Mortgaging our future? Michigan study says we're poorer but still spending
Michigan has become poorer over the past decade, but many of us are still spending as if our incomes haven’t taken a hit.
That behavior has serious implications for the state’s economic future, according to a new Michigan State University study on household financial conditions.
Too many of us are relying on debt, and raiding savings and retirement accounts to try to maintain unsustainable lifestyles, according to the study by MSU economist Lisa Cook.
Data from several household surveys conducted in 2009 and 2010 found that although 67 percent of Michigan residents have budget plans, 81 percent don’t adjust those budgets when their income falls.
- Click here to download the MSU study.
One small web-based survey conducted between June 2009 and April 2010 found that 40 percent of Michigan households had at least one person who had either lost a job or taken a pay cut in the past six months.
Median personal income in Michigan fell from 8 percent above the national average in 2001 to 8 percent below it in 2009, indicating a broad deterioration in household balance sheets, according to the study.
But instead of cutting expenses, most residents tapped their retirement savings and credit cards to maintain spending, the study found.
Cook said these behaviors show the need for more consumer education on drafting budgets and sticking to them. Her study also recommends incorporating personal financial education into high school math and economics curricula.
“This conversation has to start a lot earlier,” Cook said. “We need to have this education because debt has gotten out of hand.”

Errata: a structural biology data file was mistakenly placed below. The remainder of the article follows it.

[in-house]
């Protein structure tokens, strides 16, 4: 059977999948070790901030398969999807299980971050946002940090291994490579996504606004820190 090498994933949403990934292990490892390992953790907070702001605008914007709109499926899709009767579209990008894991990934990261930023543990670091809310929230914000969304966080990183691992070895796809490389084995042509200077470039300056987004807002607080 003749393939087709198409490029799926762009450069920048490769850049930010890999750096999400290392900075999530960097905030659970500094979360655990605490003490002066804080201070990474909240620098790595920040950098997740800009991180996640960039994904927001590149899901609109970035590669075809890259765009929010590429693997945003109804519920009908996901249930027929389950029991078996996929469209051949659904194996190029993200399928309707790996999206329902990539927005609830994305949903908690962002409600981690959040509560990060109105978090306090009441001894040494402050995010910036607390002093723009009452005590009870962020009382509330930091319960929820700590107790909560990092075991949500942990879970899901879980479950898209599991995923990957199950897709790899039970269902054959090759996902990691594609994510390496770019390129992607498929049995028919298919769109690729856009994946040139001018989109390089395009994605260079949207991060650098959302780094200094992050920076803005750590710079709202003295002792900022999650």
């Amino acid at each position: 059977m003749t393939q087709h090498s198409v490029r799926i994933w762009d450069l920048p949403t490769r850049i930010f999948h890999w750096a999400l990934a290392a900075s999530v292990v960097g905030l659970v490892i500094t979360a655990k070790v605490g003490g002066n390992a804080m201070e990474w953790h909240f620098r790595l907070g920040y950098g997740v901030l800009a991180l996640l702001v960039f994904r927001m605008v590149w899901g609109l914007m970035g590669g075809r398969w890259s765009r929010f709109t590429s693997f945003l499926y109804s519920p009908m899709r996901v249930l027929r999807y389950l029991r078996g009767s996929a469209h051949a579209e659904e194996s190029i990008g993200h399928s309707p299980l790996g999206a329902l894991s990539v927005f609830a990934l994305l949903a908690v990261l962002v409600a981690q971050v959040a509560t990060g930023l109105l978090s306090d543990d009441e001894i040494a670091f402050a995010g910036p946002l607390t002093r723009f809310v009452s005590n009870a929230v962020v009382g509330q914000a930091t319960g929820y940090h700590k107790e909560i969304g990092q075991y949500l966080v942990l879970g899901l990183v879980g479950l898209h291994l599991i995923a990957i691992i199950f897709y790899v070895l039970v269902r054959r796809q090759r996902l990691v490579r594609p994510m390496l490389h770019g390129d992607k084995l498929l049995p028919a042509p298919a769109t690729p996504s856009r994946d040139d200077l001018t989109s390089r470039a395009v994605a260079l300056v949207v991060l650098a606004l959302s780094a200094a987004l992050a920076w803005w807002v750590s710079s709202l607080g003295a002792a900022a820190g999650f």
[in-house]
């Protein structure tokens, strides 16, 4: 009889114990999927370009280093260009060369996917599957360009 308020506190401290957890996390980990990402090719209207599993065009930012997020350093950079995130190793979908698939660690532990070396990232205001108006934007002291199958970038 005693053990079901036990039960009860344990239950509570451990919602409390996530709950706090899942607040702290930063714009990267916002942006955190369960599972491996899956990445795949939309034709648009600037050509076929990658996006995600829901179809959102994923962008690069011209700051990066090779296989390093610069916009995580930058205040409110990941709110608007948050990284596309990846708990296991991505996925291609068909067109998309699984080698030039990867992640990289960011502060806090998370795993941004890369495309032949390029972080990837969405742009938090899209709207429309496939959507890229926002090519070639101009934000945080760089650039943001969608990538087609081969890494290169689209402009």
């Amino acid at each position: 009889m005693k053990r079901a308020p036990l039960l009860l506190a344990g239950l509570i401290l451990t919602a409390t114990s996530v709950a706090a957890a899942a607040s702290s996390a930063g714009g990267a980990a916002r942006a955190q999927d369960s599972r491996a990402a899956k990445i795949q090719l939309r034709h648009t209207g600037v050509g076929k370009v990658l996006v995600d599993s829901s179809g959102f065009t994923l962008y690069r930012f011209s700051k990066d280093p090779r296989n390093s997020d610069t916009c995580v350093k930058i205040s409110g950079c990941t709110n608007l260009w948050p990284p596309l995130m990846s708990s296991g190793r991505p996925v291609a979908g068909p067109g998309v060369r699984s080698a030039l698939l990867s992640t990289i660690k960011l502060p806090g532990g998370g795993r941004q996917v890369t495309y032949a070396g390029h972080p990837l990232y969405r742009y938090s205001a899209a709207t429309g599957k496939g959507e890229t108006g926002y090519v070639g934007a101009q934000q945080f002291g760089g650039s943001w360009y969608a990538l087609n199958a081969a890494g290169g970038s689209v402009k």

James McTevia, a Detroit-area corporate turnaround specialist and author, agrees. But he says it may be too late for the current generation of adults to change its spendthrift ways.
“The only way to change the culture of debt is by educating a younger segment of our society” not to spend money it doesn’t have, said McTevia, author of “The Culture of Debt, How a Once-Proud Society Mortgaged Its Future.”
Over the past 50 years, the advent of credit cards, home equity loans and loosened credit standards have allowed people to spend far beyond their means, McTevia said.
On top of that, we’ve developed a false sense of optimism that the future always will be better, deluding us into believing we’ll be able to repay the debt.
“That’s been especially true in housing,” McTevia said. “We thought housing prices would always go up, but for the first time in history we’ve had a reversal.”
Cook said other fundamental changes in the economy require that citizens save more and spend prudently.
Many households have absorbed parents, adult children and other family members who are part of the legion of long-term unemployed.
Traditional pensions are exceedingly rare, replaced by 401(k) retirement savings plans that workers must supplement if they expect a decent income when they retire.
College tuition costs are rising rapidly, in part because of declining financial support from state government.
The good news is that companies are starting to hire again after a decade of widespread layoffs in Michigan.
But workers who become re-employed or see their paychecks increase as the economy recovers need to realize there eventually will be another downturn in Michigan’s cyclical economy.
“What we don’t want is consumers being prudent for a short period of time and then returning to their profligate ways of the 1990s and early 2000s,” Cook said.
Contact Rick Haglund at firstname.lastname@example.org.